Enteric Neurons Determine the Minuteto Minute Strength of the Trailing Antral Contraction

The action potentials of the distal stomach are myogenic (i.e., an inherent property of the muscle) and occur in the absence of any neurotransmitters or other chemical messengers. The myogenic characteristics of the action potential are modulated by motor neurons in the gastric ENS. Neurotransmitters primarily affect the amplitude of the plateau phase of the action potential and, thereby, control the strength of the contractile event triggered by the plateau phase. Neurotransmitters, such as ACh from excitatory motor neurons, increase the amplitude of the plateau

Onset of terminal antral contraction

Complete terminal antral contraction

Neurotransmitters The StomachStomach Retropulsion

kGastric retropulsion. Jet-like retropulsion through the orifice of the antral contraction triturates solid particles in the stomach. The force for retropulsion is increased pressure in the terminal antrum as the trailing antral contraction approaches the closed pylorus.

phase and of the contraction initiated by the plateau. Inhibitory neurotransmitters, such as NE and VIP, decrease the amplitude of the plateau and the strength of the associated contraction.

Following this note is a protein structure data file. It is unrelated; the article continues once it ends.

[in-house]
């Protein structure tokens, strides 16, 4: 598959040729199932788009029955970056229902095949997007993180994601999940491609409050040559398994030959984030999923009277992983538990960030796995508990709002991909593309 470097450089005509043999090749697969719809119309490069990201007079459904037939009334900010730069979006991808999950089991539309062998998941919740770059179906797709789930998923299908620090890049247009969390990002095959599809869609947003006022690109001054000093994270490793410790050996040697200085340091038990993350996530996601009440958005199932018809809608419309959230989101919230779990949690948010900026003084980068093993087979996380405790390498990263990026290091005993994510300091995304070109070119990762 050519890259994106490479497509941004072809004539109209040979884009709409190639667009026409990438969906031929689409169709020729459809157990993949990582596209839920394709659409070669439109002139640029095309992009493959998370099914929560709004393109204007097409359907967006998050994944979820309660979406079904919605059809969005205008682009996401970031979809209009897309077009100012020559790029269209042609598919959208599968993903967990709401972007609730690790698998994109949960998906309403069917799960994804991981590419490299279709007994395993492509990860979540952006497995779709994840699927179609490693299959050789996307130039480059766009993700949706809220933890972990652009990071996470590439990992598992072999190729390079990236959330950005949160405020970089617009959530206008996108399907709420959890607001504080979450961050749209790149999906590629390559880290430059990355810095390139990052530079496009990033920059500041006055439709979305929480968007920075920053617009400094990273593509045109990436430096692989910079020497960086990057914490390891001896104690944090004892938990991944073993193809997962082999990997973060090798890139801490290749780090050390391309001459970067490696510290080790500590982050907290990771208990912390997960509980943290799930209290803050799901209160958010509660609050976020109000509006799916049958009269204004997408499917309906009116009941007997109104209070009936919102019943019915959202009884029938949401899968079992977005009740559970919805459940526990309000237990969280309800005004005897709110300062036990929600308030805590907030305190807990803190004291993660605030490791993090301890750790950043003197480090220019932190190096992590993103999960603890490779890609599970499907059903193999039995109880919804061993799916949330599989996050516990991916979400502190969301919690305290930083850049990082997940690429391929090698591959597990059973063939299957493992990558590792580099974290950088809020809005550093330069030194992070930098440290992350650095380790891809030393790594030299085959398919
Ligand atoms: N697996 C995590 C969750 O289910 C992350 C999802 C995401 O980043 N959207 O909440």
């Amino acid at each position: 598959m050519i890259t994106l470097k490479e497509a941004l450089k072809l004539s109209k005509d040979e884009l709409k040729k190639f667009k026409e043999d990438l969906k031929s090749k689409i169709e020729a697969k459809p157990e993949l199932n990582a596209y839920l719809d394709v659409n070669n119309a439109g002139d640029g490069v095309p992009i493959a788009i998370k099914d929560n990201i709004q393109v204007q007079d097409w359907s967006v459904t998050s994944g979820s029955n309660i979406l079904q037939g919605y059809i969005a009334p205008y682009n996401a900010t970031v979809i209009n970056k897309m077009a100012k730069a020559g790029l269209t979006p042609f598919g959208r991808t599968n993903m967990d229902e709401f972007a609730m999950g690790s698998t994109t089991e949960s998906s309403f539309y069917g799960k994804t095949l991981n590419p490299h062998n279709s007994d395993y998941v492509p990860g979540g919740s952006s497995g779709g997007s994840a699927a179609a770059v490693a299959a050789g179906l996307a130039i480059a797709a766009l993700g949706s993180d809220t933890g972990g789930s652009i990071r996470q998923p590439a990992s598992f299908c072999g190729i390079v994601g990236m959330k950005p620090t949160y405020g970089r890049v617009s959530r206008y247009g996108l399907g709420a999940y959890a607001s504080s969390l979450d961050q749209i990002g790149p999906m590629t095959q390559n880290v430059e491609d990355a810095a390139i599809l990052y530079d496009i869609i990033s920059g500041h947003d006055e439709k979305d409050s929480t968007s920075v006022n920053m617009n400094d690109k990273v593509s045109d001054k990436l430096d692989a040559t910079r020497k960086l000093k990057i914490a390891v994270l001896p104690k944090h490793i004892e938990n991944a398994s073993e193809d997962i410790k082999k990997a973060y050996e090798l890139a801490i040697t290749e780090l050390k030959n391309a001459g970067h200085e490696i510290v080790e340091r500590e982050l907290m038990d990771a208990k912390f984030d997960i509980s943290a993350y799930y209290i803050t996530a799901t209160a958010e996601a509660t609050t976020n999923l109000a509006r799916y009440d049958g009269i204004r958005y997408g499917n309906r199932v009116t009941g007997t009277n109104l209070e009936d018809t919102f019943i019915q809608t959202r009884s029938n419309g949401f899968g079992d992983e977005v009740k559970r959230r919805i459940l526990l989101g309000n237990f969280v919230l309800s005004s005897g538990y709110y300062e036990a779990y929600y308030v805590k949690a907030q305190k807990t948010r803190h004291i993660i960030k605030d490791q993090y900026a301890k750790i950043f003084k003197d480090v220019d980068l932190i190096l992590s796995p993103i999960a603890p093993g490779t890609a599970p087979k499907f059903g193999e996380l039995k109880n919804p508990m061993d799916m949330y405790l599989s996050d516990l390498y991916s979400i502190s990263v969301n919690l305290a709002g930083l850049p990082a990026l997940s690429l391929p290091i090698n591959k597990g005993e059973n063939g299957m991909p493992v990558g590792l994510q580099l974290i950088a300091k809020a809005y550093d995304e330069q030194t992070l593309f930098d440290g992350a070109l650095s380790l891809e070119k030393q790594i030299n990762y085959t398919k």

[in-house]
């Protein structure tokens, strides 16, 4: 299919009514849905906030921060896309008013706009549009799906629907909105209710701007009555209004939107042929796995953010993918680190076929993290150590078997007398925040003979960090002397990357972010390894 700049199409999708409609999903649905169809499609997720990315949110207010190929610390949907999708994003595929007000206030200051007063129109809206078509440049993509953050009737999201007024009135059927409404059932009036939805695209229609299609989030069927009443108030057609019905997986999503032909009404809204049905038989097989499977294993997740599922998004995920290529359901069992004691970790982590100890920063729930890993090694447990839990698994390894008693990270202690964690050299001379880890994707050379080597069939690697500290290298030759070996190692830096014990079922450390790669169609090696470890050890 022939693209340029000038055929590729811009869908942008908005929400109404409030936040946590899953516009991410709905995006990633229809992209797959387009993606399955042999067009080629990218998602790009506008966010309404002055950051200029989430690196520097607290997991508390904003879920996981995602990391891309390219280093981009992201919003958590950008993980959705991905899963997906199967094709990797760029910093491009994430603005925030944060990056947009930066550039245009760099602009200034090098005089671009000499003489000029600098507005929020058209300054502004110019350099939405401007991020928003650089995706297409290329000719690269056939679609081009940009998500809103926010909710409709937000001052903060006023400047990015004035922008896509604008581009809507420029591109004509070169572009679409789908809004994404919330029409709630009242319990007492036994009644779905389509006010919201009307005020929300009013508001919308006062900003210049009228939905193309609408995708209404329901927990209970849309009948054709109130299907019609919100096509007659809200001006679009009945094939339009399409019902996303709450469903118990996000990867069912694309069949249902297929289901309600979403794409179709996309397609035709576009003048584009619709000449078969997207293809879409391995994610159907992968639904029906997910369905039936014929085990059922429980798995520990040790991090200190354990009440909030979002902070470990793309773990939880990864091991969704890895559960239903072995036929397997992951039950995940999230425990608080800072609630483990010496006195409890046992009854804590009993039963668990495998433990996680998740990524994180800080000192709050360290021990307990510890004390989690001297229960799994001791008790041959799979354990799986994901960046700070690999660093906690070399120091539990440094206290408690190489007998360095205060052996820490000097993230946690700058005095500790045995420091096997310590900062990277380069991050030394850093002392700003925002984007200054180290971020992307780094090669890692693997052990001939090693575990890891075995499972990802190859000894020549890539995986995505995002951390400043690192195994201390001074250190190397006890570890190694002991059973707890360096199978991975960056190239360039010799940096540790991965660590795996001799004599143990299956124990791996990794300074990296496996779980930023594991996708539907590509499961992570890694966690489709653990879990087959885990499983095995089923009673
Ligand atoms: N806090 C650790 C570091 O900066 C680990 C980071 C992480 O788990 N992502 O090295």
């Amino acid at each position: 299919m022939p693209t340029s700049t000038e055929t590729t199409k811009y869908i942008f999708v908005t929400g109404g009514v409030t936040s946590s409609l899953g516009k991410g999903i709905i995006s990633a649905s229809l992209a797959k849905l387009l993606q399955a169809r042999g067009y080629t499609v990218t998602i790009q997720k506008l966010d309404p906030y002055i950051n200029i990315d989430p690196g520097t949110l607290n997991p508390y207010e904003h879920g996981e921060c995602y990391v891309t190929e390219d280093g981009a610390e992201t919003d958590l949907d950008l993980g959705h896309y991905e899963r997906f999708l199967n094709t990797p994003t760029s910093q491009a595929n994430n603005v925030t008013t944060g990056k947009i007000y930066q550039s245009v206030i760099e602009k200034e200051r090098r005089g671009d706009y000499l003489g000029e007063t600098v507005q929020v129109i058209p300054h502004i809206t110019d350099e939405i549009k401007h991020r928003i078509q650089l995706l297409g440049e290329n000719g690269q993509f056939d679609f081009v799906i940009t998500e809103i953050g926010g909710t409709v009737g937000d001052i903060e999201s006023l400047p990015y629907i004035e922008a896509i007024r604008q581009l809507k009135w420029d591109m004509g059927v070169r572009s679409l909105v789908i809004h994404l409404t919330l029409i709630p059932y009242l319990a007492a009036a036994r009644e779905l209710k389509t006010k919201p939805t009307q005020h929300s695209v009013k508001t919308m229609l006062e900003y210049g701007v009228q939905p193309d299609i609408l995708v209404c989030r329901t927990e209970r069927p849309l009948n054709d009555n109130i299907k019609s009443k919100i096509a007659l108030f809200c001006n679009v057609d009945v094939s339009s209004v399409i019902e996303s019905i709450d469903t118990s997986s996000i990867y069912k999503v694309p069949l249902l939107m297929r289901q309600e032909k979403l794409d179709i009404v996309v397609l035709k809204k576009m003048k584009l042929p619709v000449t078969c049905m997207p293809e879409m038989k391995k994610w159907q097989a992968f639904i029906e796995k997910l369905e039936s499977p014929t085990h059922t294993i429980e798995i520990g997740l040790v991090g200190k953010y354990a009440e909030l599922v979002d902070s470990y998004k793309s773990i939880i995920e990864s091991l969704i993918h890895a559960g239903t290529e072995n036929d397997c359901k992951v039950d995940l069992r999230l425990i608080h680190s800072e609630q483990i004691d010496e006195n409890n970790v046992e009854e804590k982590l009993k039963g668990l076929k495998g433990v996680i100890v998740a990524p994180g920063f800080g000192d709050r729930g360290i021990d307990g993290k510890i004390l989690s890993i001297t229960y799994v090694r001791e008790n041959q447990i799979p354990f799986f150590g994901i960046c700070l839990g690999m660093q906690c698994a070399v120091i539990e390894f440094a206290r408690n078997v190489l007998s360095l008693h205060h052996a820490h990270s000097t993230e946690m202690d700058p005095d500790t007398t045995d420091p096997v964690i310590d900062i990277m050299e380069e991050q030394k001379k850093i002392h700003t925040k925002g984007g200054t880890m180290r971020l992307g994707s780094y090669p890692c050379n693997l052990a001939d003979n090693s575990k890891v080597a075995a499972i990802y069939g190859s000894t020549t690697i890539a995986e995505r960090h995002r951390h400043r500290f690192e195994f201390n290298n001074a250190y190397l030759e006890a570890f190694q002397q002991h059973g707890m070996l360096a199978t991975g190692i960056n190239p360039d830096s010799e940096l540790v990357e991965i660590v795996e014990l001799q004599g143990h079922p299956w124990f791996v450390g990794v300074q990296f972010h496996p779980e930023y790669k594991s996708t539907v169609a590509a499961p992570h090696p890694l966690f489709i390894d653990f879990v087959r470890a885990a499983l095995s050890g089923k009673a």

The magnitude of the effects of neurotransmitters increases with increasing concentration of the transmitter substance at the gastric musculature. Higher frequencies of action potential discharged by motor neurons release greater amounts of neurotransmitter. In this way, motor neurons determine, through the actions of their neuro-transmitters on the plateau phase, whether the trailing contraction of the propulsive complex of the distal stomach occurs. With sufficient release of transmitter, the plateau exceeds the threshold for contraction. Beyond threshold, the strength of contraction is determined by the amount of neurotransmitter released and present at receptors on the muscles.

The action potentials in the terminal antrum and pylorus differ somewhat in configuration from those in the more proximal regions. The principal difference is the occurrence of spike potentials on the plateau phase (see Fig. 26.25), which trigger short-duration phasic contractions superimposed on the phasic contraction associated with the plateau. These may contribute to the sphincteric function of the pylorus in preventing a reflux of duodenal contents back into the stomach.

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